Herds­men / farmers clashes: Prob­lems and so­lu­tions

The Guardian (Nigeria) - - OPINION - By Akinkuolie Rasheed

THE clashes be­tween herds­men and farmers in some states in Nige­ria, es­pe­cially in Benue, Taraba and Kaduna states should not be al­lowed to gen­er­ate fur­ther by in­cite­ment and in­tem­per­ate state­ments. The com­mit­tee set up by the govern­ment to solve this prob­lem must come out with a holis­tic so­lu­tion which will deal with the prob­lems of en­croach­ment into farm­lands, in­cite­ment and cred­i­ble plans to in­te­grate the herds­men fully into the Nige­rian so­ci­ety. The graz­ing of an­i­mals on cat­tle trails in the 21st cen­tury is to say the least an­ti­quated. The fo­cus should there­fore be on mod­erni­sa­tion of cat­tle rear­ing which will max­i­mize the ben­e­fits therein in terms of job cre­ation, food se­cu­rity, and even­tu­ally end the vex­a­tious farmers/ herds­men con­flicts. In­dia, China, USA, Pak­istan and coun­tries with large pop­u­la­tions de­pend on milk and dairy prod­ucts to fight hunger, mal­nu­tri­tion, un­em­ploy­ment and pro­mote so­cial har­mony.

In­dia is a good ex­am­ple with an an­nual pro­duc­tion of 163 mil­lion met­ric tonnes of milk which is about 10% of worlds out­put.

In In­dia, cat­tle are reared within the con­fines of vil­lage com­mu­ni­ties, and farmers co­op­er­a­tives, mainly for milk pro­duc­tion and rarely for the meat. The at­tach­ment to the cat­tle in In­dia is so strong that it is called mother, which in a sense is true be­cause the cow pro­vides food and nour­ish­ment for the coun­try’s huge pop­u­la­tion.

The Euro­pean dairy farm model is also within con­fined pad- docks which in most cases are not much big­ger than a foot­ball pitch. The an­i­mal fod­der is grown on lo­ca­tion or in other farms which spe­cial­ize in grow­ing hays, grains and other an­i­mal feeds.

The milk pro­duced in these farms are col­lected, pas­teur­ized and packed in lo­cal dairy plants for lo­cal and world­wide con­sump­tion as in­fant foods, cheese, yo­ghurt, but­ter and other dairy prod­ucts.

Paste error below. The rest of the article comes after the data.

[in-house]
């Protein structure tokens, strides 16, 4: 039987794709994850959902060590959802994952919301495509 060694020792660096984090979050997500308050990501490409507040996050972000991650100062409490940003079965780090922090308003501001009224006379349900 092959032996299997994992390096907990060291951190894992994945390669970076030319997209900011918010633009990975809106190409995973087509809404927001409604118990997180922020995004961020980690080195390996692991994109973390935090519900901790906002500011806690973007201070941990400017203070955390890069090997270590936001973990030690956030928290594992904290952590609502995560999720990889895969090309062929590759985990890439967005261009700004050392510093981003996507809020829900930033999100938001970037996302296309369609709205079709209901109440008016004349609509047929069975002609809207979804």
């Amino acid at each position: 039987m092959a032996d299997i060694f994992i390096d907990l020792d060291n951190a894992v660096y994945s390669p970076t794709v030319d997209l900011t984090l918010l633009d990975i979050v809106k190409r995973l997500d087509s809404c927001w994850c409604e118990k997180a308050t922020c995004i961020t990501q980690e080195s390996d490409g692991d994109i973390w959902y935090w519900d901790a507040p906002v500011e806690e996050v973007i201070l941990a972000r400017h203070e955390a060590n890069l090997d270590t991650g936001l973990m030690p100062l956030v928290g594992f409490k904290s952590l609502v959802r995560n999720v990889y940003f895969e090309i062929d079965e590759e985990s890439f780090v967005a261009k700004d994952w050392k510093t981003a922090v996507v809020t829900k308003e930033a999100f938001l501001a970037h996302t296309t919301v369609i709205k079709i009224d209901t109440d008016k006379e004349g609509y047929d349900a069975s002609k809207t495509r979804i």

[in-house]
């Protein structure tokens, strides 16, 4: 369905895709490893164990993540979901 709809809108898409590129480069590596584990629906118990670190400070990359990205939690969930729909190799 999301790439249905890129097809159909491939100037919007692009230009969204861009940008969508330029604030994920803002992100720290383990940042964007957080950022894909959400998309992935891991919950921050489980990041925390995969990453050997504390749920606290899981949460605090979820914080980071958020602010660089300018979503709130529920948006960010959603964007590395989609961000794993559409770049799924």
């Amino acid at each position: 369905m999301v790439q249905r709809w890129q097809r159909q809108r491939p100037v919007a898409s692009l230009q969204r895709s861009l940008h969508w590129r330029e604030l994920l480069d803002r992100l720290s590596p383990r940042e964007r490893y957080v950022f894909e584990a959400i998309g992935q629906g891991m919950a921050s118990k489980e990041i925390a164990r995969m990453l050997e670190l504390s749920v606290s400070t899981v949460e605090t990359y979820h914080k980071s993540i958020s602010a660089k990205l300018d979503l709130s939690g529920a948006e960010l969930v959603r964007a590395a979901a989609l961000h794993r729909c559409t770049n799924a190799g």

The av­er­age milk yield per cow in Europe is be­tween 40-50 liters per day as com­pared to the pal­try 1-2 liters yield of the Nige­rian cow due to poor feed­ing, poor health and stress on the graz­ing trails. The milk pro­duc­ing years of a cow is about 5-7 years, after which it is culled for the meat. The profit in the in­dus­try is de­rived mainly from the dairy prod­ucts which by some es­ti­mates could be in ex­cess of 15,000 usd per milk­ing cow per year. In Nige­ria, cat­tle is reared mainly for the beef and min­i­mally for the milk, which takes away the bulk of the profit in the busi­ness. The fo­cus should there­fore be on milk pro­duc­tion which would con­trib­ute sub­stan­tially to the na­tional econ­omy and at the same time stop the peren­nial con­flicts be­tween herds­men and farmers in the coun­try.

The es­tab­lish­ment of ranches and graz­ing lands may seem at­trac­tive and a sim­ple way out of the herds­men/ farmers clashes. The con­straints of land and land own­er­ship in tribal ar­eas is also a big chal­lenge. Ranches are es­tab­lished in coun­tries with huge pas­toral lands, like in the lush Pam­pas of Ar­gentina, grass lands, which alone cov­ers over 700,000 square kilo­me­ters of land mass or about 80% of Nige­ria’s en­tire terri- tory. It is the same with the Prairies of USA/ Canada and the mighty Eura­sia Steppes in Rus­sia, which is about 17 times the size of Nige­ria. The In­dian and Euro­pean mod­els are there­fore best suited for the Nige­rian sit­u­a­tion. Dairy farm­ing how­ever re­quires spe­cial skills and a cer­tain level of ed­u­ca­tion, which the itin­er­ant herds­men do not pos­sess for now. How­ever, their na­tive and rus­tic skills should be a use­ful as­set which would ac­cel­er­ate their in­te­gra­tion into mod­ern an­i­mal hus­bandry meth­ods. The ed­u­ca­tion of the no­madic herds­men should there­fore be given pri­or­ity as the first and most im­por­tant step in the con­ver­sion and in­te­gra­tion process.

The ex­ist­ing no­madic ed­u­ca­tional sys­tem is not good enough. It must be mod­ern­ized with added agri­cul­tural tech­ni­cal skills which would be use­ful in the field. The Fed­eral Govern­ment should take the lead in es­tab­lish­ing the pro­posed dairy plants in states which are ready to ac­cept them. The pri­vate sec­tor and for­eign in­vestors will there­after fol­low the foot­steps of the govern­ment and key into the pro­gramme. The ten­sion in the coun­try is now so high that graz­ing should be lim­ited to states which are more re­cep­tive to the Fu­lani peo­ple or are of pre­dom­i­nantly Fu­lani eth­nic group, such as Adamawa, Kebbi, Sokoto, Zam­fara, Bauchi and Ji­gawa states. The even­tual suc­cess of the ven­tures would at­tract more states and in­vestors to the project. For now, graz­ing trails should not be im­posed on states which are still hurt­ing from the clashes and those ad­verse to it. •Am­bas­sador ra she ed was di­rec­tor of trade and in­vest­ments, Min­istry of for­eign af­fairs.

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